Creative Diversity Network

Deborah Williams’ TV diary

Deborah Williams

It is always a pleasure to start the working week in your PJs and know that you can stay in them for most of the day, having meetings without anyone knowing or caring.

It is one of the rare weeks when I will spend the majority of it out of London. I am going to Manchester to attend an awards ceremony where I have been nominated for an Inclusive Companies award.

Creative Diversity Network tackles lack of regional diversity with RTS West of England

The series of events, which are taking place at RTS centres across the UK, are an attempt to find regional solutions to the lack of diversity in the television industry.

Representatives from a range of independent production companies and post-production facilities discussed diversity in the West of England production community. 

The discussion was led by the facilitator, performance poet and film-maker Alison Smith, the access and engagement coordinator of the Scottish Queer International Film Festival. She focused on how best to hire and retain diverse talent.

The Network Speaks - FULLY BOOKED

This will be a safe facilitated space to ask the questions we might be nervous to ask and raise any of the concerns and questions we are all currently facing. It is a chance to enquire about the things we fear may be inappropriate and work out how we can improve and what we can put in place to ensure progress.

Things we will be considering include:
–  How you can spread the net wide during recruitment
–  Dos and Don’ts on set
–  What is talent
–  Language and terminology
–  Culture and behaviour.

CDN kick-starts diversity discussions in Wales

Deborah Williams, CEO of Creative Diversity Network

The first event – “The network speaks: beyond tokenism” – took place in Cardiff in early June to a full house of programme-makers from Wales’ unscripted production community, who took part in an in-depth conversation about diversity and representation on-screen.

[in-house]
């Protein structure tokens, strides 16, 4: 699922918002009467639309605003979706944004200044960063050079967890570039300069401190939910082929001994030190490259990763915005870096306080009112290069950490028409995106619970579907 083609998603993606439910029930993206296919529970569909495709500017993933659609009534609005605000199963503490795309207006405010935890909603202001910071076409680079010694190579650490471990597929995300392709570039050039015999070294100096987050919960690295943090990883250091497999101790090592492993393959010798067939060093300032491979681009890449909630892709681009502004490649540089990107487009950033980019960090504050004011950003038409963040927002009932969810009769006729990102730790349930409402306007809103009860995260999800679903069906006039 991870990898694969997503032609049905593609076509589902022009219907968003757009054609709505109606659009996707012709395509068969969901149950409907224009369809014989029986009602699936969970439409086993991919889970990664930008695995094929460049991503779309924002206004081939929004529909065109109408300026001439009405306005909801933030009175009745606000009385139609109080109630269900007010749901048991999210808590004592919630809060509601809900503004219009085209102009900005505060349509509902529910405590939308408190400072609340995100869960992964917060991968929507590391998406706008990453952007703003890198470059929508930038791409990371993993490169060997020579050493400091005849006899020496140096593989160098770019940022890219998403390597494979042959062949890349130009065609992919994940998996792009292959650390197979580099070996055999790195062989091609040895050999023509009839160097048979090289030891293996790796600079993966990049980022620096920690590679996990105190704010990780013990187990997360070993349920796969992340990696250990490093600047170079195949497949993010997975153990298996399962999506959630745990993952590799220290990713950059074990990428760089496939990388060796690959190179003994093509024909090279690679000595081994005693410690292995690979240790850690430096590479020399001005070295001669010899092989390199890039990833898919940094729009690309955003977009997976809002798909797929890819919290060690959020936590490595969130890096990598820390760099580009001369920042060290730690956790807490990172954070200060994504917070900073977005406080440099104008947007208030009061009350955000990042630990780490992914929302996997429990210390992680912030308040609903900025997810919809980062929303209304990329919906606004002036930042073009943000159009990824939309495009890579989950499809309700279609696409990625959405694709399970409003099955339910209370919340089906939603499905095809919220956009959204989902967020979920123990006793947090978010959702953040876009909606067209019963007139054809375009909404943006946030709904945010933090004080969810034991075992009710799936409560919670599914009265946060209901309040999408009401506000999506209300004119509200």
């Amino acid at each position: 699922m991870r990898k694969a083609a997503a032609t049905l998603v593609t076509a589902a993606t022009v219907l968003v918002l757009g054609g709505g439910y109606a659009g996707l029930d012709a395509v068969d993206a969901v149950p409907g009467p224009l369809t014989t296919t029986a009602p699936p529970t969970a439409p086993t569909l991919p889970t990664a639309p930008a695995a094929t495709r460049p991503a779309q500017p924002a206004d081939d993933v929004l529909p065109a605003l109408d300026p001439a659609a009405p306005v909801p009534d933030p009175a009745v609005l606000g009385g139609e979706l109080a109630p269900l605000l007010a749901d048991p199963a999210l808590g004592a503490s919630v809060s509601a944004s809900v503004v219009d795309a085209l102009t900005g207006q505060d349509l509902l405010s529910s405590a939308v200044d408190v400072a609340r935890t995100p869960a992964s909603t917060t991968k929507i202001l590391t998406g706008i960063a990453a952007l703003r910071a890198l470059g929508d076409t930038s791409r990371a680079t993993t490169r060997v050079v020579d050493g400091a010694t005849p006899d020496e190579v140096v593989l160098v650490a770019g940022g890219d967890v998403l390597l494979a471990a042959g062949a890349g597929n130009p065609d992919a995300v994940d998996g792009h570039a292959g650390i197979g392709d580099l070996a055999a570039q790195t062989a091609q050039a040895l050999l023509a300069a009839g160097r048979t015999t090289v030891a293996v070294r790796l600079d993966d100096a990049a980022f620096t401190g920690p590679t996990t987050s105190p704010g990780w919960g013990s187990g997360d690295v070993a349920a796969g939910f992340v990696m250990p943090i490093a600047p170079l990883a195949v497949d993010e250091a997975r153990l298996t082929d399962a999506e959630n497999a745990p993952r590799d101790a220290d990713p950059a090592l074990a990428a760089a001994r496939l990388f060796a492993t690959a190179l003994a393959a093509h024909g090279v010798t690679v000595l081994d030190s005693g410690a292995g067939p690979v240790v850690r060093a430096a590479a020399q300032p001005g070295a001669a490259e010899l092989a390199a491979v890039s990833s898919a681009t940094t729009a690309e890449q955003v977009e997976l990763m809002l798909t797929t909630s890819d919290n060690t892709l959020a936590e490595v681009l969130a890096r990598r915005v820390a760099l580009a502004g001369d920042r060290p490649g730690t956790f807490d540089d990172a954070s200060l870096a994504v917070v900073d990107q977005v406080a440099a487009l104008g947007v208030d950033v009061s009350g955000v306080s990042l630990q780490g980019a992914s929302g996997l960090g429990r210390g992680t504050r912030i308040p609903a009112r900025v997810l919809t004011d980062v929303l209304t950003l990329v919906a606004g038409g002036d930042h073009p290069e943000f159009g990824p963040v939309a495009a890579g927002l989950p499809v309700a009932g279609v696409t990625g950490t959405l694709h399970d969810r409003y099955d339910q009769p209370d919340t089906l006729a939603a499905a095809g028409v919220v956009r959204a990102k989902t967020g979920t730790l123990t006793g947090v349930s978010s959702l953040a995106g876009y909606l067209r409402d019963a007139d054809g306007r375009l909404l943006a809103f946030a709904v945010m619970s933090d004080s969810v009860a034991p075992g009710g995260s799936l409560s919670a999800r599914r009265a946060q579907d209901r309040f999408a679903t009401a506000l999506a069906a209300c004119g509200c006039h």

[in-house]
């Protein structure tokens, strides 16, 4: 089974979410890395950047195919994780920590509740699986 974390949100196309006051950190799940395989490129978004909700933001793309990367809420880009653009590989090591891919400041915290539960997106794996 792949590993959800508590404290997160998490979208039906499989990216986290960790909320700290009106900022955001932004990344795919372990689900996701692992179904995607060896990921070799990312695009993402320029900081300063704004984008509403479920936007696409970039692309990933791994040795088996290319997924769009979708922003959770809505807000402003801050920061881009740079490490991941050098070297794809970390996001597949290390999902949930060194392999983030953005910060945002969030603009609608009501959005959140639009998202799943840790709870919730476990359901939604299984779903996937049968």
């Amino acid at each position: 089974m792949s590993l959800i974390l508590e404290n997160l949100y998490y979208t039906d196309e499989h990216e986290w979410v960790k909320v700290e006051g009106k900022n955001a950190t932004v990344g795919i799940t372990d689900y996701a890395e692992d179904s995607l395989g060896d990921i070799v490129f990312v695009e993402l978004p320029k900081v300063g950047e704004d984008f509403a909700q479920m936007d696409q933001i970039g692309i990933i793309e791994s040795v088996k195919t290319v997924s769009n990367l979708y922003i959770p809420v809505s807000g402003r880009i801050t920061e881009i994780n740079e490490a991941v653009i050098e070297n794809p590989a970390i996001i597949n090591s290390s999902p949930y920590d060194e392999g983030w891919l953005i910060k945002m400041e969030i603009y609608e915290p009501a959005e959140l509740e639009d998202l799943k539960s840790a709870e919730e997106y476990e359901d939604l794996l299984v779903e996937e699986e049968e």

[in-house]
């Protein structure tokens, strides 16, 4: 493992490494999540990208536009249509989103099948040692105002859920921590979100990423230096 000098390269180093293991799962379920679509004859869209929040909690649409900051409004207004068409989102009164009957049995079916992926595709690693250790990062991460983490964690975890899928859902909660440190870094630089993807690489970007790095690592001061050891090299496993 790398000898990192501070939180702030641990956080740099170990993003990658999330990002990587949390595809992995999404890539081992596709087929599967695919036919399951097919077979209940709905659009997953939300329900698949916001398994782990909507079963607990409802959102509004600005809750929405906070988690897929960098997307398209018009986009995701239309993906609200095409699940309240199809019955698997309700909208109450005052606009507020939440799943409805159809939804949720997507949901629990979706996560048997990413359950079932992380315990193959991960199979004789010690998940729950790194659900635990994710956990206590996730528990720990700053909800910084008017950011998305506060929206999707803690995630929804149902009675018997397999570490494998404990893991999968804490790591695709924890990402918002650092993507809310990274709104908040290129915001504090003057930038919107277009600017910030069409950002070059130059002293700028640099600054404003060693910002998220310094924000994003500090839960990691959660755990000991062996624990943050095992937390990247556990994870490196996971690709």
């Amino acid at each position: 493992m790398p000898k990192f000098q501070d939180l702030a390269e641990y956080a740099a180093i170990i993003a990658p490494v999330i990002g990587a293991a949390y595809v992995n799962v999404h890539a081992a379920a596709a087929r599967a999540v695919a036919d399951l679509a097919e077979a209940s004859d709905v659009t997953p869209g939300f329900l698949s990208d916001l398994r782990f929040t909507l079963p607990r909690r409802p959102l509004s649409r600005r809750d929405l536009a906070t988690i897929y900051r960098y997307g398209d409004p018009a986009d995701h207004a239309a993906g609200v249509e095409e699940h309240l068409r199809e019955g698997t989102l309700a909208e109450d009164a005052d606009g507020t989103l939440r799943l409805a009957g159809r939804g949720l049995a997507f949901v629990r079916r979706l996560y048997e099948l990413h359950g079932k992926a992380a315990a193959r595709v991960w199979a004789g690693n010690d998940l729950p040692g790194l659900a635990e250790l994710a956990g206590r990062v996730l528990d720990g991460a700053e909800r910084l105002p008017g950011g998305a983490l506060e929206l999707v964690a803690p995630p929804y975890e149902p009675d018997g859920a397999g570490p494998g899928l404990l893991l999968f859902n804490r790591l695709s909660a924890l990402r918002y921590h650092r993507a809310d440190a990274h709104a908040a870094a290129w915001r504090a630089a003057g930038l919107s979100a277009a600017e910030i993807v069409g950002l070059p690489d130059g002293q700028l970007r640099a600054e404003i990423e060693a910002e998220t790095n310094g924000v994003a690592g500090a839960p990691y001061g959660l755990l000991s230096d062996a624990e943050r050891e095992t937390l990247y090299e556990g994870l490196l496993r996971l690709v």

The series of discussions aims to take the conversation about disability out of London and change how the industry works for everyone. It will focus on local issues and solutions, generated through intimate, accessible and open discussions.

Creative Diversity Network awards open for entries

Broadcasters and presenters can submit entries through the Creative Diversity Network Awards website.

The CDN Awards are designed to celebrate diversity and acknowledge outstanding work both on and off-screen.

The awards provide a great opportunity to highlight some of the most creative, diverse programming on air over the last two years and showcase exciting breakthrough talent or initiatives.

The deadline for entries is Friday 10th March.

CDN Diamond diversity monitoring scheme launched at Edinburgh Television Festival

Amanda Ariss, CDN, Creative Diversity Network

The Creative Diversity Network (CDN) has announced the launch of Diamond, a world-leading monitoring system designed to promote diversity in TV.

Diamond marks the first time accurate, industry-wide data has been gathered to monitor diversity, both on- and off-screen.

CDN’s Executive Director Amanda Ariss told the RTS that “Diversity has been an issue... for a while. We know that there is still a lot to do. […] It’s a real first that organisations who are main competitors [in television] have agreed to monitor diversity on a consistent basis and to publish the results.

Pat Younge's TV Diary

Pat Younge, Sugar Films, RTS Cambridge, television, production,

Start the week reviewing Sugar Films’ cash flow and trying to get my head around a new accounting software system. Any of my former CFOs will know that I wasn’t put on planet Earth to do this, but I plough on gamely.

One of the things I discover is that the BBC pitch system doesn’t tell you when a commissioner has been made redundant. So an idea that I thought must be getting lots of consideration has actually been languishing, lonely and unread, in a dead Dropbox on the BBC server. Note to self – don’t take it personally.

Development scheme aims to boost number of BAME commissioners

The cohort all have a rich background in the media. They include former CBBC presenter Marvyn Benoit who is now at Sky factual and Ninder Billing who is working in factual at Channel 5. Billing was previously an Executive Producer for a CBBC programme, which has recently been nominated for an RTS award.

Disabled people still under-represented in TV

According to Creative Skillset's workforce survey, released in May, the proportion of disabled people in television is still much lower than in the economy as a whole and has not improved for 10 years.

Just 5% of those who work in TV consider themselves to be disabled, compared with 11% of the wider working population.

Comprising over 1,100 respondents, the poll is the largest survey of skills and training issues of individuals working across television.